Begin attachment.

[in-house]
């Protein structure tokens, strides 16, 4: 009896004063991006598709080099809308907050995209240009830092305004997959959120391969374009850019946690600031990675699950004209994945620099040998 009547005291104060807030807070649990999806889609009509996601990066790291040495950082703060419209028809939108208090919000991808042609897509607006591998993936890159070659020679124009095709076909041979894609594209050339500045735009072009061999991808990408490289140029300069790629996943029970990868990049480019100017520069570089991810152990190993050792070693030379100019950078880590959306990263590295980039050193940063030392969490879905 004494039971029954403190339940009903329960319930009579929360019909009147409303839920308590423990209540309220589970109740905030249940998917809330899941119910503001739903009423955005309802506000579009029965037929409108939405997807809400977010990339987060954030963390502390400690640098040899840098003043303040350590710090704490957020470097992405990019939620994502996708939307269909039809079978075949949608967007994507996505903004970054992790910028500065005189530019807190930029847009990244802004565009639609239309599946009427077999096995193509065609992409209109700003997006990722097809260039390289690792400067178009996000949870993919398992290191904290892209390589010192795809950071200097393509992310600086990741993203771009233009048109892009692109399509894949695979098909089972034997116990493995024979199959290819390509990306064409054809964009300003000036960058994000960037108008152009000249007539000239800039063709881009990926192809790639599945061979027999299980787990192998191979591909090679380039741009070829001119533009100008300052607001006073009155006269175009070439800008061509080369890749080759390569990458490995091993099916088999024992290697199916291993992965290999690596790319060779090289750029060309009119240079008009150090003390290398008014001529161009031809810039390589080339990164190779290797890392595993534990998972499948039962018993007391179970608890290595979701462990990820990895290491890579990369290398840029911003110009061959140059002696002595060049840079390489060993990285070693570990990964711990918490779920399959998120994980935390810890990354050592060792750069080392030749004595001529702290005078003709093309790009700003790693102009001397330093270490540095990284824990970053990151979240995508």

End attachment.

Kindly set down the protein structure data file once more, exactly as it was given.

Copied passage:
[in-house]
């Protein structure tokens, strides 16, 4: 009896004063991006598709080099809308907050995209240009830092305004997959959120391969374009850019946690600031990675699950004209994945620099040998 009547005291104060807030807070649990999806889609009509996601990066790291040495950082703060419209028809939108208090919000991808042609897509607006591998993936890159070659020679124009095709076909041979894609594209050339500045735009072009061999991808990408490289140029300069790629996943029970990868990049480019100017520069570089991810152990190993050792070693030379100019950078880590959306990263590295980039050193940063030392969490879905 004494039971029954403190339940009903329960319930009579929360019909009147409303839920308590423990209540309220589970109740905030249940998917809330899941119910503001739903009423955005309802506000579009029965037929409108939405997807809400977010990339987060954030963390502390400690640098040899840098003043303040350590710090704490957020470097992405990019939620994502996708939307269909039809079978075949949608967007994507996505903004970054992790910028500065005189530019807190930029847009990244802004565009639609239309599946009427077999096995193509065609992409209109700003997006990722097809260039390289690792400067178009996000949870993919398992290191904290892209390589010192795809950071200097393509992310600086990741993203771009233009048109892009692109399509894949695979098909089972034997116990493995024979199959290819390509990306064409054809964009300003000036960058994000960037108008152009000249007539000239800039063709881009990926192809790639599945061979027999299980787990192998191979591909090679380039741009070829001119533009100008300052607001006073009155006269175009070439800008061509080369890749080759390569990458490995091993099916088999024992290697199916291993992965290999690596790319060779090289750029060309009119240079008009150090003390290398008014001529161009031809810039390589080339990164190779290797890392595993534990998972499948039962018993007391179970608890290595979701462990990820990895290491890579990369290398840029911003110009061959140059002696002595060049840079390489060993990285070693570990990964711990918490779920399959998120994980935390810890990354050592060792750069080392030749004595001529702290005078003709093309790009700003790693102009001397330093270490540095990284824990970053990151979240995508």